• Rum, black tea, and rosemary were all

  • considered normal and effective for hair washing.

  • [MUSIC PLAYING]

  • Cleaning one's hair is important,

  • but maintaining a youthful and vital look

  • is, to many, equally important.

  • The Victorians were no different.

  • To that end, Hall's Vegetable Sicilian Hair Renewer,

  • first introduced in the 1860s, became

  • a staple of the era's hair care regimens.

  • The product's main benefit was to darken hair

  • in such a way that allowed people to hide their gray.

  • Unfortunately for the people who used it,

  • Hall's Hair Renewer used lead as a bonding agent.

  • Its function was to aid other chemicals

  • in darkening the hair, but it had the slight side effect

  • of causing lead poisoning.

  • Eventually, the company that manufactured

  • Hall's managed to get the lead out, or at least most of it,

  • in the formula, and the product managed to stay on the market

  • well into the 1930s.

  • [MUSIC PLAYING]

  • Most people don't like a bad smell, but in Victorian times

  • bad smells were considered more than just unpleasant.

  • They were believed to be downright dangerous.

  • The idea that various conditions, including cholera

  • and chlamydia, were spread through pollutants

  • in the unclean air was called the miasma theory, or night

  • air, and it dated back to antiquity.

  • Victorians put a lot of stock in the miasma theory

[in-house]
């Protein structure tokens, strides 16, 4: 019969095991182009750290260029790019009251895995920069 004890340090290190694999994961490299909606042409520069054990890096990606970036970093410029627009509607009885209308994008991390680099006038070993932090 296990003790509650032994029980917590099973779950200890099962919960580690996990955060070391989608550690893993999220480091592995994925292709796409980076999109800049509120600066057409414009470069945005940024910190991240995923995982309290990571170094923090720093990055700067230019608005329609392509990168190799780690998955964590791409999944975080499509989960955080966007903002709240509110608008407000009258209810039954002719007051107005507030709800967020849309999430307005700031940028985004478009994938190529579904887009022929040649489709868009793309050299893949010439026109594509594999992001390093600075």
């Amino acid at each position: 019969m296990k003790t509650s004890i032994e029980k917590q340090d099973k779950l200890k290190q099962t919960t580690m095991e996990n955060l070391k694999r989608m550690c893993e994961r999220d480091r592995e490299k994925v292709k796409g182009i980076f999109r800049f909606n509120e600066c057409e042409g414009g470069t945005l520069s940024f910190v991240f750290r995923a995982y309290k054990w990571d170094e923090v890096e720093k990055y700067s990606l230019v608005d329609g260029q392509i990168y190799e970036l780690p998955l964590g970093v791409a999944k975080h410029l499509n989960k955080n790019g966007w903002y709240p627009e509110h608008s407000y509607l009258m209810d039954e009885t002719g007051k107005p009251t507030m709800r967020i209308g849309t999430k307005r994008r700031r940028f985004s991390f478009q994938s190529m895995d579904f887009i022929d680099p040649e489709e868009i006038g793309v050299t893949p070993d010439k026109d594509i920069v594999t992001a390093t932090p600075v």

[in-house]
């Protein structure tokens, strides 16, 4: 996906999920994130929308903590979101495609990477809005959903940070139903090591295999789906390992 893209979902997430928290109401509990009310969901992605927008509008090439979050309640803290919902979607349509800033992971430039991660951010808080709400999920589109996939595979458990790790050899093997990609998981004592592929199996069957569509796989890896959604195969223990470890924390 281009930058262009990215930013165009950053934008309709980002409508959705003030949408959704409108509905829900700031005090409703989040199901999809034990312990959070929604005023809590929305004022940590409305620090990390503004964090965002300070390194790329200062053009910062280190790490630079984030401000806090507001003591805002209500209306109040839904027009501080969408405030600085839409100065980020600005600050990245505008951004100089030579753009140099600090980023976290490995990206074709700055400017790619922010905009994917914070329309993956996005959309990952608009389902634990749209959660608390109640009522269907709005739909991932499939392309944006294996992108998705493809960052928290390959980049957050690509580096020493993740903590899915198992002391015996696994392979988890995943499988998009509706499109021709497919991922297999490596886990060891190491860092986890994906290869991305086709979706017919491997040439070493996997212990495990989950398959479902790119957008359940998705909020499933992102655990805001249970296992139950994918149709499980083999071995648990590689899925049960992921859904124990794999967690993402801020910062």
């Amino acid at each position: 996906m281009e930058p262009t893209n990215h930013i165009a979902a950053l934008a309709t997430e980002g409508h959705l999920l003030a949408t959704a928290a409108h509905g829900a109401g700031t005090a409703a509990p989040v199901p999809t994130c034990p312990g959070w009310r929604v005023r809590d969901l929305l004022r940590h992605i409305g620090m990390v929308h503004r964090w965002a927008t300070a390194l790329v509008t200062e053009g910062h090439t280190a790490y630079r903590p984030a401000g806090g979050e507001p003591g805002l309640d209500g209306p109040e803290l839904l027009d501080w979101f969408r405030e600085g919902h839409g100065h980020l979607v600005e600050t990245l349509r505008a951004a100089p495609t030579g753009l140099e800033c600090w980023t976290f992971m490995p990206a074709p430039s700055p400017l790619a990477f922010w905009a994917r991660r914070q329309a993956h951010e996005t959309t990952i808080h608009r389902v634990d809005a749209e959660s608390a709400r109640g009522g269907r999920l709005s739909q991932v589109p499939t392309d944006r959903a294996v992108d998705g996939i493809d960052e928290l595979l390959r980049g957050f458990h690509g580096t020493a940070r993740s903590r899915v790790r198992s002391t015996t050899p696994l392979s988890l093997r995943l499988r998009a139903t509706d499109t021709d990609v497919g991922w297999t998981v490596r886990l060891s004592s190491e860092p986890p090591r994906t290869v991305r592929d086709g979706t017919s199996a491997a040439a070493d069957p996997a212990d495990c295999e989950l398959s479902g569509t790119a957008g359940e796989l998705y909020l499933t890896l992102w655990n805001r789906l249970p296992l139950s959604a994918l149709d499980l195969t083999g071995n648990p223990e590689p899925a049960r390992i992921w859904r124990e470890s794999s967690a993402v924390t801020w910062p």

• and blamed the poor health endemic

  • in London's impoverished districts

  • on wicked smells that floated through the streets.

  • Even Florence Nightingale, one of the most famous nurses

  • in history, believed it and thought

  • that clean air would restore health to sick patients.

  • While there was a connection between the bad smells

  • and poor health, it wasn't the causative one Victorians

  • believed.

  • Turns out the poor sanitation that

  • was normal in industrial areas of the time

  • was independently causing both the bad smells

  • and many of the diseases.

  • [MUSIC PLAYING]

  • Victorian hygiene obviously had a lot of shortcomings,

  • but it was also one of the first times in history

  • that mainstream society took the time

  • to address the concerns of feminine hygiene.

  • Indeed, both the disposable pad and the earliest versions

  • of the tampon were invented in the late 19th century.

  • These new technologies took some time

  • to become normal and widespread, and in the interim women

  • of the era got creative.

  • It was discovered that the wood pulp

  • base used to make the bandages typically used

  • to treat the wounds of soldiers at war

  • were also used for menstruation care.

  • [MUSIC PLAYING]

  • Ask anyone who lives in New York, London, or Hong Kong,

  • and they'll tell you that in the heat of the summer

  • big cities, even modern ones, can develop a noxious smell.

  • But the stench that emanated from London in 1858

  • was something else entirely.

  • It was so unbearably heinous that the whole city practically